Cruise Excursions from Liverpool Cruise Terminal
Why not get a group of friends together on board and check out the superb tours on offer from Liverpool Cruise Terminal
FOR more than a century, passengers and crews aboard liners sailing up the Mersey to arrive in Liverpool have been greeted with one of the most memorable port sights in the world.
As a ship approaches her berth at the city’s landing stage the unmistakable profile of the Royal Liver Building with its twin towers each crowned with a magnificent copper Lyver Bird ensures that spectators realise they are arriving in a port of importance.
This is statement architecture par excellence, and it is said that a third of the Royal Liver Building’s cost went on these twin towers whose only purpose is to impress – especially bullish North American travellers who believed they had a monopoly on the biggest, if not the best.
This landmark Edwardian building has superb support alongside the waterfront with the Cunard Building and Port of Liverpool Building, now collectively known as “the Three Graces”.
Their presence also shows that passengers are arriving in the heart of the city, rightly putting Liverpool on a par with a waterside elite including New York, Venice and Sydney. There is no awkward tendering, necessitating boarding a small boat in choppy waters to reach dry land. Within a few minutes of disembarking passengers can be enjoying the sites of the city, with a tour on foot or by coach, to the Beatles quarter, its cathedrals, museums, galleries and magnificent civic buildings.
Liverpool re-entered the passenger ship business seriously in 2007 with the opening of the present Liverpool Cruise Terminal to serve the rapidly expanding cruise market and in particular the growing popularity of round Britain cruises.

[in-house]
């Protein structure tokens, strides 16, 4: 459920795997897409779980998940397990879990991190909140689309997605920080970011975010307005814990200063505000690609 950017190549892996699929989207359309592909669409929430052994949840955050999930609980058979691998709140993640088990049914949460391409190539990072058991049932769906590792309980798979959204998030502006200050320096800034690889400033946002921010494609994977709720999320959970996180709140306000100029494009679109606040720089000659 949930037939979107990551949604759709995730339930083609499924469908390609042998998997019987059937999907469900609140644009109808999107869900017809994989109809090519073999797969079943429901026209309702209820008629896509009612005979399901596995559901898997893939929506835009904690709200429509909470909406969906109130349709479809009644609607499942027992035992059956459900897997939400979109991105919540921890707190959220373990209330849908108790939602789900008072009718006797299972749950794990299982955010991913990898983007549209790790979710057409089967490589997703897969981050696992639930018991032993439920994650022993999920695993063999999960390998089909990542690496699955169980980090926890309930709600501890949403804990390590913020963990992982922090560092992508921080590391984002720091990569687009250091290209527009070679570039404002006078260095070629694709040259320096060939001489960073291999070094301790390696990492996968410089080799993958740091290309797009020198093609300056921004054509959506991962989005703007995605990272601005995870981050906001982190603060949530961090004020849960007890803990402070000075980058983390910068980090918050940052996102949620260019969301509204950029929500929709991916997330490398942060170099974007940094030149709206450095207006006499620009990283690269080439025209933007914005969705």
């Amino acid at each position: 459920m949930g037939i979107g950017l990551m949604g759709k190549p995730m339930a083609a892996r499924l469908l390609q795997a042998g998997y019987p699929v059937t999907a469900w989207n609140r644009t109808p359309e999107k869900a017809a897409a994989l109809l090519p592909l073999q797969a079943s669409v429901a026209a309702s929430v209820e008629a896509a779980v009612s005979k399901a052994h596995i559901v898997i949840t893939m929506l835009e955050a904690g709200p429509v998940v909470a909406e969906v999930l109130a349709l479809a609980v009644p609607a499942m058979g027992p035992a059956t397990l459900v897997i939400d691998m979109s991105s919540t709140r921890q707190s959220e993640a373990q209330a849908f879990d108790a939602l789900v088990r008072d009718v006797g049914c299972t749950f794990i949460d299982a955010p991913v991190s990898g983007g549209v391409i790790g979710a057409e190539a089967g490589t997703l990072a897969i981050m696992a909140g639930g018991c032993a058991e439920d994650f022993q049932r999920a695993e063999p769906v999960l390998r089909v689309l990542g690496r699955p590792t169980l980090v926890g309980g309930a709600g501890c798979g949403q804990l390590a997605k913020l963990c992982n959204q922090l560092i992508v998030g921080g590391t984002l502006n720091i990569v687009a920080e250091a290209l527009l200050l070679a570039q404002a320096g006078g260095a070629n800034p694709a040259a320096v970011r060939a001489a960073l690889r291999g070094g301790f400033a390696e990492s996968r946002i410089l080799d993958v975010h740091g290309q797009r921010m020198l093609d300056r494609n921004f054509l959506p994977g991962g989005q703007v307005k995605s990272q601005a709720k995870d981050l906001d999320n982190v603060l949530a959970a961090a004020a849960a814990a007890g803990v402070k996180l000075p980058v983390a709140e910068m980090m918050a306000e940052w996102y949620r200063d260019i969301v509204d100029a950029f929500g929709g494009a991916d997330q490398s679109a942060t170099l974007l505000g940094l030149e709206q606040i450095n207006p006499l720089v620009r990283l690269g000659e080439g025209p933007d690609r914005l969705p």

The city’s place in the modern cruise industry has boomed to such an extent that the existing tented Terminal is due to be replaced with a far larger, purpose-built temporary building which will triple its handling capacity from 1,200 passengers to 3,600.
This is because cruise liners making transit calls are getting bigger and the Terminal must reflect this. Also, following the Liverpool Daily Post’s successful Get On Board campaign to lift the ban on turnaround cruises (ie starting and ending cruises at Liverpool) more facilities are needed to serve passengers, crew and ship. Turnaround and transit cruise calls contribute £7m annually to the visitor economy, compared to £1.3m before turnaround calls began.
Princess Cruises, whose giant 3,000 plus passenger liners make up to six calls annually at Liverpool on round Britain cruises report an 85 per cent satisfaction rate for the city from passengers, second only to Dublin. Such is Liverpool’s rapid ascent as a visitor destination that there is even talk of a second cruise terminal further downriver.
The Terminal itself has a long and illustrious history which, with its predecessor Princes Landing Stage served Britain, its Empire, Allies, Commonwealth and peoples of all nations for nearly a century and a half.
Through peacetime and wartime millions of passengers have trod its gangways and pontoons: cruise passengers, business travellers, families, men, women, children, and seafarers. Nine million emigrants from all over Europe have passed through its gateways. For many thousands of military personnel this was their first and last contact with British soil.
Yet it all started with a spectacularly embarrassing event: the original Princes Landing Stage was constructed in 1874 and burned down the night before it was due to be opened by the Duke of Edinburgh. Undeterred, by this awkward set-back, Mersey Docks & Harbour Board had a new stage in position a year later. At a quarter of a mile long, this was the world’s largest floating structure.
This was gradually improved over its 100-year lifespan, including major upgrading in 1896 with the construction of Liverpool Riverside Station alongside, so passengers could board boat trains at London Euston.